I wanted to double-blog this week to welcome a new team of coworkers to the Allied Reliability Group and GPAllied. This week we announced the acquisition of ABB Reliability Services and the old HSBRT group. I am personally quite excited to get to work with these great folks once again. We worked together in the past and I have learned both from and with them. I am convinced that what they bring to the table will make our organization stronger and allow us to provide more results for our clients. I look forward to some of them adding content here for the ReliabilityNow reader to enjoy.
I have never mentioned all that the Allied Reliability Group has to offer but with these additions I think a quick list is in order.
Total Plant Reliability Implementation
WCR Benchmarking with 30 years of history
Operator Care
Craft Skills
Reliability Engineering
Condition based maintenance
CMMS /EAM implementation
Planning and Scheduling
Rapid Action Teams
Change Management
Blended Learning Solutions
World Class Public Education

ABB RS welcome to the the Allied Reliability Group
Welcome to the new GPAllied

For more information please see the press release here!

You Don't Need an Asset Manager!?!

This week I am attending the Global Forum on Maintenance and Asset Management (GFMAM) executive meeting in Rio de Janerio Brazil. We are talking about things like the reliability, Asset Management Landscape and the upcoming ISO 55000 standard. One point that has been discussed quite a lot is the concept of an Asset Manager. In the US we are seeing companies and individuals "upscale" their titles from maintenance to reliability to life cycle management and now asset management. The sometimes missed point is that each of these is substantially different from the one before. You could argue that maintenance is a subset of reliability and reliability is a subset of asset management but even if you don't agree with that I would suggest that you might agree the scope of asset management is none the less very broad. If you would like to see GFMAM's asset management landscape which outlines the many elements click on the link above. So based on the breadth of the topic of asset management many of us have come to the conclusion that one person can not acquire the necessary level of knowledge to adequately manage the full scope and will not have the necessary time and focus.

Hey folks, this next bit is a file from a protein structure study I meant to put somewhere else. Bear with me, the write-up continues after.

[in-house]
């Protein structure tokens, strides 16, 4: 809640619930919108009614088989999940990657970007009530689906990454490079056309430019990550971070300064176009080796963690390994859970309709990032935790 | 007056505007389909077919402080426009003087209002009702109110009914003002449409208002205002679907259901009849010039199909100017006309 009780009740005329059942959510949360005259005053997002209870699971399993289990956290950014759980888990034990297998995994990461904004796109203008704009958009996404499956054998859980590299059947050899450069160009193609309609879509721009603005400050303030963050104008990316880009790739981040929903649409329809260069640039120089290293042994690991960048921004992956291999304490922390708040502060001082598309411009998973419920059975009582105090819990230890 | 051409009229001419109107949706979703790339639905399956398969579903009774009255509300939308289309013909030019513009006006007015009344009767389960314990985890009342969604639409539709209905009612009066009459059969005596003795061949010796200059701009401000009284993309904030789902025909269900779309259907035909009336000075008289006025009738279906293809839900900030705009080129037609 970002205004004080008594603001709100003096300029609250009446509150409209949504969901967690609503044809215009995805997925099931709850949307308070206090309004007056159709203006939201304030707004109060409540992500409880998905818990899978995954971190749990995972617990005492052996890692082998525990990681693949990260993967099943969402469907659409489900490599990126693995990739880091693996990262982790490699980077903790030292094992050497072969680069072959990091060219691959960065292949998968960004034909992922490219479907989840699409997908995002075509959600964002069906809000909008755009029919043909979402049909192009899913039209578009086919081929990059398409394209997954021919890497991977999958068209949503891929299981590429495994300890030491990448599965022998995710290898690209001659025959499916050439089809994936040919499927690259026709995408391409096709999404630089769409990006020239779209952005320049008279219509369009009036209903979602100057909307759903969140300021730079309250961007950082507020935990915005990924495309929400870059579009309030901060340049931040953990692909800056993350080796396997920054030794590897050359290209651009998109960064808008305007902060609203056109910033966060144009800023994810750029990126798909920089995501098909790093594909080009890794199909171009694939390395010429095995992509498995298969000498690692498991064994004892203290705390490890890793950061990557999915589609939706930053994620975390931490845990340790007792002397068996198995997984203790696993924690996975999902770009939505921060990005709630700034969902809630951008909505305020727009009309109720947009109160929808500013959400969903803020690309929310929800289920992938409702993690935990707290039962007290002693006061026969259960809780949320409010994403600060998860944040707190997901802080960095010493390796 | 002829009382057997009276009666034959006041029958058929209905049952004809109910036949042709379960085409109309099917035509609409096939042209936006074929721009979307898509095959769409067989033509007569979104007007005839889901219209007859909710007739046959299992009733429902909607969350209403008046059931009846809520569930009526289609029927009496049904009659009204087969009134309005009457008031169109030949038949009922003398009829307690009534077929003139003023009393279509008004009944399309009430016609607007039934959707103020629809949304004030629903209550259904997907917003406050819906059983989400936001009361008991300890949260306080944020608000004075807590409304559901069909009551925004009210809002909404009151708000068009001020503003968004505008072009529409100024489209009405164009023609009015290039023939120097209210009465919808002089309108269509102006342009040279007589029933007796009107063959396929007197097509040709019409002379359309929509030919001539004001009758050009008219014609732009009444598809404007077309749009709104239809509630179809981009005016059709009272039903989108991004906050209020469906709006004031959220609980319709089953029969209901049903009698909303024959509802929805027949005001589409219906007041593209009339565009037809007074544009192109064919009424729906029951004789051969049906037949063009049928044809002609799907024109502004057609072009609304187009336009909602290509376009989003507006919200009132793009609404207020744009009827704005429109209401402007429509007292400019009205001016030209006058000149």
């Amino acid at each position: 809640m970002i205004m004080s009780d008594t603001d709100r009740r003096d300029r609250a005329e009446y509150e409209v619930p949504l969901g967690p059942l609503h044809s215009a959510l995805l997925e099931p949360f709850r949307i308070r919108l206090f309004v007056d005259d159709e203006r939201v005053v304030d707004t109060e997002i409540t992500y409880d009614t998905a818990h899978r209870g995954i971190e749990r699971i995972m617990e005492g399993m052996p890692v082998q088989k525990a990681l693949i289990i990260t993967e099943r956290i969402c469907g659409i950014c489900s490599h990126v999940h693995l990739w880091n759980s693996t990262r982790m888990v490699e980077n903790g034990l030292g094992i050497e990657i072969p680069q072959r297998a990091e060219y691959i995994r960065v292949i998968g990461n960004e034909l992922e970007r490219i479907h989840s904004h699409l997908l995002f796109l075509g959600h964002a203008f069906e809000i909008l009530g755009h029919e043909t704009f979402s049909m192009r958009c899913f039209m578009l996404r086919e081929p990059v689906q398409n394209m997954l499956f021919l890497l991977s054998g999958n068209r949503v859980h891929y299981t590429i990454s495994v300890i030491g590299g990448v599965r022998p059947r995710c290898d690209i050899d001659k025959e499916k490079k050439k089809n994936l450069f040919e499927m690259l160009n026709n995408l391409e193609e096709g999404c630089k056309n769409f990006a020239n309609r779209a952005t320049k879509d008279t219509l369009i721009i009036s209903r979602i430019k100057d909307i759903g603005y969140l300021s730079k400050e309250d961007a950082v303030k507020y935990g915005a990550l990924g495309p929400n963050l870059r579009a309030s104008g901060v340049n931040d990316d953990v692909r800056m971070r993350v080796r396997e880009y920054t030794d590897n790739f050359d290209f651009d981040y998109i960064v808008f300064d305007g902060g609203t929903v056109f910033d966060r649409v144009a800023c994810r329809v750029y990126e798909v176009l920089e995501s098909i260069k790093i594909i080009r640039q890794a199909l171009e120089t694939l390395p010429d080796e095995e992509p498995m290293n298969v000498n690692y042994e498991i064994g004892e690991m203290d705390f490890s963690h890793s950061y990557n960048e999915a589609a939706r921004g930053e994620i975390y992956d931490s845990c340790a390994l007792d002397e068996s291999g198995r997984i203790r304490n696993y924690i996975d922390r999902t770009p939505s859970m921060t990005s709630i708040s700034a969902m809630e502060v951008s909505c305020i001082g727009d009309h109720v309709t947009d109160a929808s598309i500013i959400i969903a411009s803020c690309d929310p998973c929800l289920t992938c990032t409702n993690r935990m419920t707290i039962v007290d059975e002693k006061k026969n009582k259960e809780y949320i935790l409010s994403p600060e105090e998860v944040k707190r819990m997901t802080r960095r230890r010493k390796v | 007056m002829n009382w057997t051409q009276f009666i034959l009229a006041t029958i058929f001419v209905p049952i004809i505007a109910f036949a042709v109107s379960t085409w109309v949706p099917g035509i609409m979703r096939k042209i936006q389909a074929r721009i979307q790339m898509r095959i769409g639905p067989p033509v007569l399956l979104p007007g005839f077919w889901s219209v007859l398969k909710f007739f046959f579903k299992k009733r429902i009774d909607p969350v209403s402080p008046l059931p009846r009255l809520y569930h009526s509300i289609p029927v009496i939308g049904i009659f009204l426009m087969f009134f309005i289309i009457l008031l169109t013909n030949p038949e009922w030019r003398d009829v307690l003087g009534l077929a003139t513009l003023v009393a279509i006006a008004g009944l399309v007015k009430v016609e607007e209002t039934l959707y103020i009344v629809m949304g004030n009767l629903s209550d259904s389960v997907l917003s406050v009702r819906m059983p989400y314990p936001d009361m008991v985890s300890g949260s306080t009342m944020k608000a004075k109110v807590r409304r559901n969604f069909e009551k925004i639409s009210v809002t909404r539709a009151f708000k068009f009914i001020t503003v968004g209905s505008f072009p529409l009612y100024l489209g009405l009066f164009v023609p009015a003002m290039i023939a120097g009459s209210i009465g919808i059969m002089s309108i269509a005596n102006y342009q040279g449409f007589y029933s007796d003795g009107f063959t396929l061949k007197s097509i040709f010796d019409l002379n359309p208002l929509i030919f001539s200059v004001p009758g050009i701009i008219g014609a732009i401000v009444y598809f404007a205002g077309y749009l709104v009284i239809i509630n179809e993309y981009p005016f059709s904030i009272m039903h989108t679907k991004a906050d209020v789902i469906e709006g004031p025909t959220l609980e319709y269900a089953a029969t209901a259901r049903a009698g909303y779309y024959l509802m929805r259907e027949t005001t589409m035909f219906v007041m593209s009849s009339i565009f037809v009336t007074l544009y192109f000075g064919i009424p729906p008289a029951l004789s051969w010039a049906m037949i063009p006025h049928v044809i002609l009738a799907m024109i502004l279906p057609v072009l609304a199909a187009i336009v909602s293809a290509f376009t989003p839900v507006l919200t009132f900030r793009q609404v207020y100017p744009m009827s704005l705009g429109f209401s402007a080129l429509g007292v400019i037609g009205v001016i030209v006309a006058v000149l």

My current understanding affords me the opinion that the best solution is an asset management core team. This team would be made up of an engineering manager, maintenance manager, operations manager, and a financial manager working together. If we use this structure we can cover all of the topics of the asset management landscape with an individual who has the understanding of the core concepts of asset management but also has the specific knowledge of the topics in their area of focus and function.  On the other hand if your organization goes with the stand alone asset manager, by the global definition, the individual will be overwhelmed and could find themselves in conflict with the other managers. By the nature of the job description the AM will play in the other manager's sandbox and at the least create a perception of minimizing their power and influence. 
What are your thoughts? Have you seen the asset management landscape? Do you have an operations or maintenance manager that reports to asset manager?